Mother’s Day is a day of celebration and love and family. But it isn’t a happy day for everyone. For some people, Mother’s Day hurts and seeing that date looming on the calendar fills you with dread. Perhaps you’ve lost a child or your mother. Perhaps you haven’t been able to have children when you desperately wanted to. Perhaps your relationship with your mother or children isn’t what you’d hoped for. There are many reasons Mother’s Day may not be a happy one. So how do you get through it? Let’s walk through some suggestions given by Sophia Dembling on Psychology Today.
- Identify what you are dreading.
Usually, it’s emotions you don’t want to feel. This is why seeing that date on the calendar
starts feeling us with dread. Ironically, the build up of this dread can sometimes be worse
than the actual date. No matter how hard we try to push the feelings away, they must be
felt. If we stop the resistance and just allow ourselves to feel, it’s not usually as bad as we
think it will be. It’s often less painful to feel it than resist it. But most of us haven’t been
taught the skill of how to let an emotion be present and then pass through us. Instead, we
resist it, often by eating it, drinking it, shopping it or reacting to it.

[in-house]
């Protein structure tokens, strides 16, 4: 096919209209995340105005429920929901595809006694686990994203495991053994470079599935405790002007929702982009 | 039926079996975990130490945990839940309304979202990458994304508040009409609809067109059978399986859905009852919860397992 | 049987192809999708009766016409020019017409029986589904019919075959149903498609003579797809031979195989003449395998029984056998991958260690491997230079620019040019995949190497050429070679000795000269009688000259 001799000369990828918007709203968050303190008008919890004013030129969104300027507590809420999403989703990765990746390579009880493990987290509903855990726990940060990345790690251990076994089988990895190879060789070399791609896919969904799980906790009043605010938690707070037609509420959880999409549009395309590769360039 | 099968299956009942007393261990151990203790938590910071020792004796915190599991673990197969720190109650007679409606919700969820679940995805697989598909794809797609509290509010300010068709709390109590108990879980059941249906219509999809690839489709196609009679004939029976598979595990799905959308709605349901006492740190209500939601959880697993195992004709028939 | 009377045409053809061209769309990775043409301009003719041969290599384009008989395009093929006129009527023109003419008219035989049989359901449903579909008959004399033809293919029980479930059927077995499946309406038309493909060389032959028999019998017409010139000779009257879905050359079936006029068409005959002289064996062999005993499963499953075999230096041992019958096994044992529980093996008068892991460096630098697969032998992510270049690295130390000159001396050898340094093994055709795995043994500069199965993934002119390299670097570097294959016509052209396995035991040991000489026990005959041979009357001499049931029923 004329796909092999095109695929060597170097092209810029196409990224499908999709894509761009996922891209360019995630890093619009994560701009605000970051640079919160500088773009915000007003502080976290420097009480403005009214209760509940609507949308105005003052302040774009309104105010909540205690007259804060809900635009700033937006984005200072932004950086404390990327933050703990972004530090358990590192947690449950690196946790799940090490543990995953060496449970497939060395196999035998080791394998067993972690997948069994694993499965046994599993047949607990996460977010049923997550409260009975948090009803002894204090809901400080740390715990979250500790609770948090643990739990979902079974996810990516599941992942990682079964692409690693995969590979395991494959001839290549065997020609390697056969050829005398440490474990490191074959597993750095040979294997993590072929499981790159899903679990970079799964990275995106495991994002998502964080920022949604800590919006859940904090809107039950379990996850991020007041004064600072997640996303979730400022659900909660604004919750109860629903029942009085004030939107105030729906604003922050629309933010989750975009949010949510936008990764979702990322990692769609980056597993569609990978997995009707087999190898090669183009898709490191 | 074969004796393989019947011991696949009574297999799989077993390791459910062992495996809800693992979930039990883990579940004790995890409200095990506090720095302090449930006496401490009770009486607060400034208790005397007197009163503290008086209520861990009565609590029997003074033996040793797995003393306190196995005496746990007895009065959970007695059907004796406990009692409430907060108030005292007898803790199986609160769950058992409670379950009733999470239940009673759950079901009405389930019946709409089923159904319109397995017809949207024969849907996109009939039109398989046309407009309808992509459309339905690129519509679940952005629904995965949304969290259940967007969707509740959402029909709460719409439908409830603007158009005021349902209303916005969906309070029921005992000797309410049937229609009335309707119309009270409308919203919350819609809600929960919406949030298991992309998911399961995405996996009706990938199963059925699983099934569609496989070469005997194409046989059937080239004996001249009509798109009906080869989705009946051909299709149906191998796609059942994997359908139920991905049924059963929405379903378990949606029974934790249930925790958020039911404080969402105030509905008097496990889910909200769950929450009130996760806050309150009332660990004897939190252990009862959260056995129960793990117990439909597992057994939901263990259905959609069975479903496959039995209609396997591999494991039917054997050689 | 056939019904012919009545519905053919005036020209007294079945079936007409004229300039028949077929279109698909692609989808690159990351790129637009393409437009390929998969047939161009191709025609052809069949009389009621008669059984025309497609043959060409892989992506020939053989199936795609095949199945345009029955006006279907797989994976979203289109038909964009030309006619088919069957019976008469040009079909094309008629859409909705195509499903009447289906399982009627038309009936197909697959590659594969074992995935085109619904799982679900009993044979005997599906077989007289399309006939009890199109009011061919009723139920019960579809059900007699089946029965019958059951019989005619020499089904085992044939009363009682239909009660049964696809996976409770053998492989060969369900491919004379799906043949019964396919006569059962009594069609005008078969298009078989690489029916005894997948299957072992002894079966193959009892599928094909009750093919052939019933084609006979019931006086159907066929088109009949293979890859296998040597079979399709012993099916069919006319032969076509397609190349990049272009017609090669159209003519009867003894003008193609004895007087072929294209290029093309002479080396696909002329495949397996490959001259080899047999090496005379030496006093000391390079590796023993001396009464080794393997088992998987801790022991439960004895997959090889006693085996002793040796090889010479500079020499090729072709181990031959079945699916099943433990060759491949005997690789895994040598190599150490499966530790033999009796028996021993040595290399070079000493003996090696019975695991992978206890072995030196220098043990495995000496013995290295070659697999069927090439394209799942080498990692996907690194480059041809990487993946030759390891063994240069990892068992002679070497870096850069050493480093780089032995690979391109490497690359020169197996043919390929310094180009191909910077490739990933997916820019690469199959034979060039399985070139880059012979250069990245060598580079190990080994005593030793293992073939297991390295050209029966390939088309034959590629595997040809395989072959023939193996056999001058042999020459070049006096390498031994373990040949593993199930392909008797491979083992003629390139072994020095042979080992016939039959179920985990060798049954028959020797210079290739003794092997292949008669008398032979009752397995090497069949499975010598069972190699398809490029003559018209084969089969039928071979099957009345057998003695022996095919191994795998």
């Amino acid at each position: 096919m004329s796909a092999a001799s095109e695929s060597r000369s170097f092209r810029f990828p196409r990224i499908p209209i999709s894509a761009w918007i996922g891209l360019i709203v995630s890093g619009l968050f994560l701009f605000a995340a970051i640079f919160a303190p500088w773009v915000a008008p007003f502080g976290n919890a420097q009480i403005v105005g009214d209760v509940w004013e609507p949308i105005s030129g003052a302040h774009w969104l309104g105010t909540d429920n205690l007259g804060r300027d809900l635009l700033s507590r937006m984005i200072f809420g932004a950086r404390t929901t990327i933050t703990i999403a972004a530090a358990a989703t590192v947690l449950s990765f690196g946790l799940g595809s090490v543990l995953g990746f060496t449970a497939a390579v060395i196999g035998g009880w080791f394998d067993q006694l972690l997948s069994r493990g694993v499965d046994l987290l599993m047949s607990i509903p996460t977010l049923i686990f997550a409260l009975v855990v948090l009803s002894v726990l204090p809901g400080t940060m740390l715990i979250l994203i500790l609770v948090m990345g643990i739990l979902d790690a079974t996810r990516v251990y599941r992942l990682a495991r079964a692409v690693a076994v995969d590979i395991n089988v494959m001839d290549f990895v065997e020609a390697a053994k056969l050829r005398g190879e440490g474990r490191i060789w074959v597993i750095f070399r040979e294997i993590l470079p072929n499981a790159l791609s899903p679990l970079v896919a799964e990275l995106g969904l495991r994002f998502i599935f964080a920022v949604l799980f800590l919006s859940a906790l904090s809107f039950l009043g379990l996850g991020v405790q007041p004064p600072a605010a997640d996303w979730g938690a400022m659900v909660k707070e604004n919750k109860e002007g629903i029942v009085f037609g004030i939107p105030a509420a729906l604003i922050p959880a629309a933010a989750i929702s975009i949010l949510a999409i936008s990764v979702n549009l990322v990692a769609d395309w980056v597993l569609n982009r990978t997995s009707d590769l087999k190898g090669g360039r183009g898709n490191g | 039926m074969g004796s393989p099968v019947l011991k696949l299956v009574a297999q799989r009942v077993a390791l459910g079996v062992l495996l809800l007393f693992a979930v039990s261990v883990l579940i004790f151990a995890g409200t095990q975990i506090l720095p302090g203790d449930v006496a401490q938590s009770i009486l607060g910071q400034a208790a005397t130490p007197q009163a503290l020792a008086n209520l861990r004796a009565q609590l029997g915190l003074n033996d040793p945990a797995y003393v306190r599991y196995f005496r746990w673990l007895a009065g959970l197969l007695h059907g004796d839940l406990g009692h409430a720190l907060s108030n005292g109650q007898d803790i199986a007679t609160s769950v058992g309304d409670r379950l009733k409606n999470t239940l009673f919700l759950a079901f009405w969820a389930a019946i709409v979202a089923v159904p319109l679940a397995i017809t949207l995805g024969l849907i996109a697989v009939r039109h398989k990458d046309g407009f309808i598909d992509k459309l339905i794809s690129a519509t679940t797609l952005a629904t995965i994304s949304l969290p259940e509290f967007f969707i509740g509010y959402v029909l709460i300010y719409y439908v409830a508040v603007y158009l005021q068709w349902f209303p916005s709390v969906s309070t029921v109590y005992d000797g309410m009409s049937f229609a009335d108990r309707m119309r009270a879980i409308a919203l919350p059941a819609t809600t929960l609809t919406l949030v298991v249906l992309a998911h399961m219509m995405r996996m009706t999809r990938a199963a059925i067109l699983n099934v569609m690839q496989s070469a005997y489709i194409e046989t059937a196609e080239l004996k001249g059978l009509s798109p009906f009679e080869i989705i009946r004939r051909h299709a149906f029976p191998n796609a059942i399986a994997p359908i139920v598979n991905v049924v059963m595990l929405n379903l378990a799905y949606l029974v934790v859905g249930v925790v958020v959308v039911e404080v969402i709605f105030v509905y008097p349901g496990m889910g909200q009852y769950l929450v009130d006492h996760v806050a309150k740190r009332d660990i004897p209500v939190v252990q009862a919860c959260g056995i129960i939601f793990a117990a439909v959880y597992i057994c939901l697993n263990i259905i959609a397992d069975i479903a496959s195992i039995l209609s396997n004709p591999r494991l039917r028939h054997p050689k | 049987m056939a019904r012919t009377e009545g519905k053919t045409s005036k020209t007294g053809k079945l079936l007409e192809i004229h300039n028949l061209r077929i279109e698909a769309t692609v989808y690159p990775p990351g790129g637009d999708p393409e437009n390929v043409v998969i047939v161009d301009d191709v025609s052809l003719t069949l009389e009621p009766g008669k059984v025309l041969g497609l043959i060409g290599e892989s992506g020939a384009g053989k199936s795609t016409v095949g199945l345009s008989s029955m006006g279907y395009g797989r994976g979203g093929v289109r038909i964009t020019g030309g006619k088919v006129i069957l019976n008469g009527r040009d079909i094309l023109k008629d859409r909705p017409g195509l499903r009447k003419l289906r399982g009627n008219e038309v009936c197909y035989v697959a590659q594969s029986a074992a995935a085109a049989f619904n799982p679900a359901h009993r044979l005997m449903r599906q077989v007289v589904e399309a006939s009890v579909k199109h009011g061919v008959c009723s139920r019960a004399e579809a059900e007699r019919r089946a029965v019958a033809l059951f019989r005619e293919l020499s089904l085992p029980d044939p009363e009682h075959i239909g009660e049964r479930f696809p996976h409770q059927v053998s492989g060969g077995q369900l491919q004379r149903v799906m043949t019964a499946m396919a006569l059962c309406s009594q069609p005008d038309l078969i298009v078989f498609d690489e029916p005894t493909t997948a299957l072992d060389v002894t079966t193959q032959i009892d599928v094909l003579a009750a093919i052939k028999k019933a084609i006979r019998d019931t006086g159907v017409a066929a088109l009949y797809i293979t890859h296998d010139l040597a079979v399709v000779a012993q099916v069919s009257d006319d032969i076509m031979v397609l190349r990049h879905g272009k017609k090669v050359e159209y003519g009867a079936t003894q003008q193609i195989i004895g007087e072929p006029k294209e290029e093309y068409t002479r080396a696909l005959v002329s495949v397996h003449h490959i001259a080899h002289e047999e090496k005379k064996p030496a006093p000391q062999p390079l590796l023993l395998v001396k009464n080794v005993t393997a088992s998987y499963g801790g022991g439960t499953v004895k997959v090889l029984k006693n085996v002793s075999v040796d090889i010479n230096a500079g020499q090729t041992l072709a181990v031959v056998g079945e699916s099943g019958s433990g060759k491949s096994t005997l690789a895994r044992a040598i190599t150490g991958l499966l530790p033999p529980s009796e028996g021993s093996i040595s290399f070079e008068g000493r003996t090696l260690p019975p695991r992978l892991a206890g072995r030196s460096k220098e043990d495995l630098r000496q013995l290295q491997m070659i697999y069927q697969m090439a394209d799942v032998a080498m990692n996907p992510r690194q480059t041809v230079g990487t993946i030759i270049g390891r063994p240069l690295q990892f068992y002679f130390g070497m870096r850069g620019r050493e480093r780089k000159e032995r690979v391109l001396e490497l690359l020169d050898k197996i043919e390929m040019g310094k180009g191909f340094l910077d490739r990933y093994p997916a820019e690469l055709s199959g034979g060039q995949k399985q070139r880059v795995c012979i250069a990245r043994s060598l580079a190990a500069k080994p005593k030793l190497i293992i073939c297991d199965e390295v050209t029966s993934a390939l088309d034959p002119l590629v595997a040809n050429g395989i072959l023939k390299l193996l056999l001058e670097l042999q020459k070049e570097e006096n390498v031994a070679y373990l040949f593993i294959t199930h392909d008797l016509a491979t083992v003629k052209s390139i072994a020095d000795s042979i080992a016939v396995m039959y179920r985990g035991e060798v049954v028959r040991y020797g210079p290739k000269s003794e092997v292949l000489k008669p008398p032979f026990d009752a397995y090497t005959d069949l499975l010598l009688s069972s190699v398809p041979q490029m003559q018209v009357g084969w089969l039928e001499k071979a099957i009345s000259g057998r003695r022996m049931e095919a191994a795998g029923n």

- Name the emotion, then feel it.
What feeling are you trying to escape on Mother’s Day? Is it sadness? Loneliness?
Hopelessness? Regret? Power comes from naming the emotion. Then stop resisting and
allow yourself to feel it. Notice where you feel it. Is it in your chest? Your stomach?
Your throat? Notice how it feels. Is it tight? Constricting? Or heavy? If you allow the
feeling to happen, chances are it won’t last more than a few minutes. If there are more
emotions that need to be felt repeat the same steps.
- Decide how to use or not use social media.
Does seeing the stream of Mother’s Day posts make you feel worse? Does visiting social
media support groups make you feel better? Social media is a tool, so how you choose to
use it matters. If using social during Mother’s Day will make you feel worse, then it is
perfectly fine to avoid it all together.
- There is no right way.
There is no set ritual or tradition that works for everyone. You need to find what is most
helpful for you. If you’ve lost your mother or a child and it’s helpful to visit their
gravesite, go. If it’s not, don’t. Honor your grief in whatever way feels right, that will
offer the most healing. Don’t force a ritual out of obligation. Similarly, if you don’t have
a good relationship with your mom, and it is more hurtful to buy a gift and visit her
during Mother’s Day, you don’t have to. Give yourself permission to do what is right for
you. Since this is a hard day for you, don’t forget to seek out some self-care too.
Remember that you get to choose whether or not to observe this (or any) special occasion. It’s ok if Mother’s Day is not your favorite day. Give yourself grace and allow yourself to feel through whatever comes up for you. If you need someone to help process the emotions that Mother’s Day might bring up for you, contact one of our licensed mental health professionals. They can help you cope with the anxiety, depression, or grief that may come up for you.